Restoring vegetation structure and function for climate resilience

A group of landholders soaked up the wisdom and practical advice from some of our region's most experienced ecological scientists and practitioners.


Sue McIntyre and her husband Jon Lewis hosted the event on their property Gang-Gang, north west of Gundaroo. Well known locals Alison Elvin and Owen Whitaker contributed to the conversation with their considerable expertise in vegetation restoration and farming practices.


7Apr2024Restoration 4   7Apr2024Restoration 6


Sue and Jon have been caring for Gang-Gang for 20 years. In Sue's words "Our aim has been to create an open woodland, with a diverse perennial ground layer, and trees and shrubs at different densities to provide structural diversity, suitable for both grazing and native fauna habitat." Further background to the property and Sue and John's management can be found in Sue's pre-event blog:  West End Story.


7Apr2024Restoration 1   7Apr2024 Restoration 12


We got to see the results of five stages of revegetation, which have concentrated on re-introducing shrubs to the landscape. Simply removing stock pressure allowed Eucalypts regeneration and a strong cover of perennial grasses to develop. The exhaustion of applied fertilisers has also been key to achieving natural eucalypt regeneration and dominance of natives in the ground layer.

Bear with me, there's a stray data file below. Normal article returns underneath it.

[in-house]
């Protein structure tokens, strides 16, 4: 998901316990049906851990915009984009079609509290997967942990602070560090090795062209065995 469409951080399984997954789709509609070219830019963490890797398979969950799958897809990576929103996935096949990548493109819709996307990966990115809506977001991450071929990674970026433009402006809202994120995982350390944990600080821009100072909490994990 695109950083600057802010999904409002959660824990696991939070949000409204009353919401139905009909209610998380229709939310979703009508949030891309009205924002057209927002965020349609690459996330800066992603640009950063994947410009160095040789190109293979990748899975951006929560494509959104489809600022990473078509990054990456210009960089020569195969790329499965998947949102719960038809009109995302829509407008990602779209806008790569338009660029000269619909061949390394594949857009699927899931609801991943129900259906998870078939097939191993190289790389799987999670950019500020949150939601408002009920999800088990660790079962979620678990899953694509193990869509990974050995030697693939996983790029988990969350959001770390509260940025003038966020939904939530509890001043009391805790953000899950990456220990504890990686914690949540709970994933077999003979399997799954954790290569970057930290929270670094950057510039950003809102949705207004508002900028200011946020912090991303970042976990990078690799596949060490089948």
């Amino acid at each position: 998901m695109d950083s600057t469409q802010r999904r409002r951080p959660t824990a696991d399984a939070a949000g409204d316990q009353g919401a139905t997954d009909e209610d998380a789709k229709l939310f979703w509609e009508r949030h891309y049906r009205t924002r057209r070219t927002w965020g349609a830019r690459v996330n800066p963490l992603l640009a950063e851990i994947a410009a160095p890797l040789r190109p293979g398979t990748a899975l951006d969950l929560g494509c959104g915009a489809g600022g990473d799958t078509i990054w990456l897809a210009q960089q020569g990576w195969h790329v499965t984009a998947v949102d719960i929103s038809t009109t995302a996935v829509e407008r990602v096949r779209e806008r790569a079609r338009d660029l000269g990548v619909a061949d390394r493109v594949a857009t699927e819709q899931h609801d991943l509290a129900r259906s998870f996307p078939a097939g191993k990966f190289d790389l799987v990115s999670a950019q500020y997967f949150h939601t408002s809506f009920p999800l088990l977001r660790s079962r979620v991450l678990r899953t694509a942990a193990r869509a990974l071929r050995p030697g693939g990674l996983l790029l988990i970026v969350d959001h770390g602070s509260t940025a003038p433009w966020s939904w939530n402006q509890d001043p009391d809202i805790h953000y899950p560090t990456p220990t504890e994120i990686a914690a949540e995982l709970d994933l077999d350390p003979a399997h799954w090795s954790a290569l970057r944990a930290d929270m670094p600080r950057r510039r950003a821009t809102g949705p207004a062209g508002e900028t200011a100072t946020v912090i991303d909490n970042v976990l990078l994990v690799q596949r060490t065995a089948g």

7Apr2024Restoration 8   7Apr2024Restoration 9  


Sue emphasised the importance of the perennial grasses and other grazing-resistant ground layer species for future climate resilience. They are able to survive severe droughts, and when heavy rains come, they protect the soil from erosion. Less palatable species are able to protect grazing-sensitive, softer plants when grazing pressure is high, and therefore maintain diversity. Sue described the native grasses as “resistant” (to grazing and drought) but not “resilient". That is, they will not recover from sustained use of fertilisers or cultivation.


Wattles play an important part by gently fixing nitrogen and often providing a protective nursery beneath them. In the most recent drought, Sue and Jon observed a small patch of Sticky Everlasting Daisy (Xerochrysum viscosum) surviving under wattles, which were then able to spread widely when the rains finally came. 


7Apr2024Restoration 10


Sue and Jon have observed a dramatic increase in the population of small birds since the wattles have been added to the landscape. Parrots also visit to feed on the wattle seed, and at the end of the life of wattles when grubs are in the wood, Yellow Tailed Black Cockatoos arrive to feast.


Graziers were recommended to "farm grass, not animals", and to be open to being flexible with livestock numbers in the interest of protecting the health of the grassland.


It was emphasised that observation skills are the most important skill a land manager can have. The presenters encouraged everyone to trust their observations, as we are all learning. Owen suggested that we get to know plants "like another person", as well as getting to know their names.


7Apr2024Restoration 2   7Apr2024Restoration 7


Despite a rain shower everyone stayed until the end, thoroughly enjoying the place, the learning, and interacting with one another.


Follow on Facebook

Subscribe to our Newsletter

Sign up to receive Yass Area Network of Landcare Group's eNewsletters and announcements.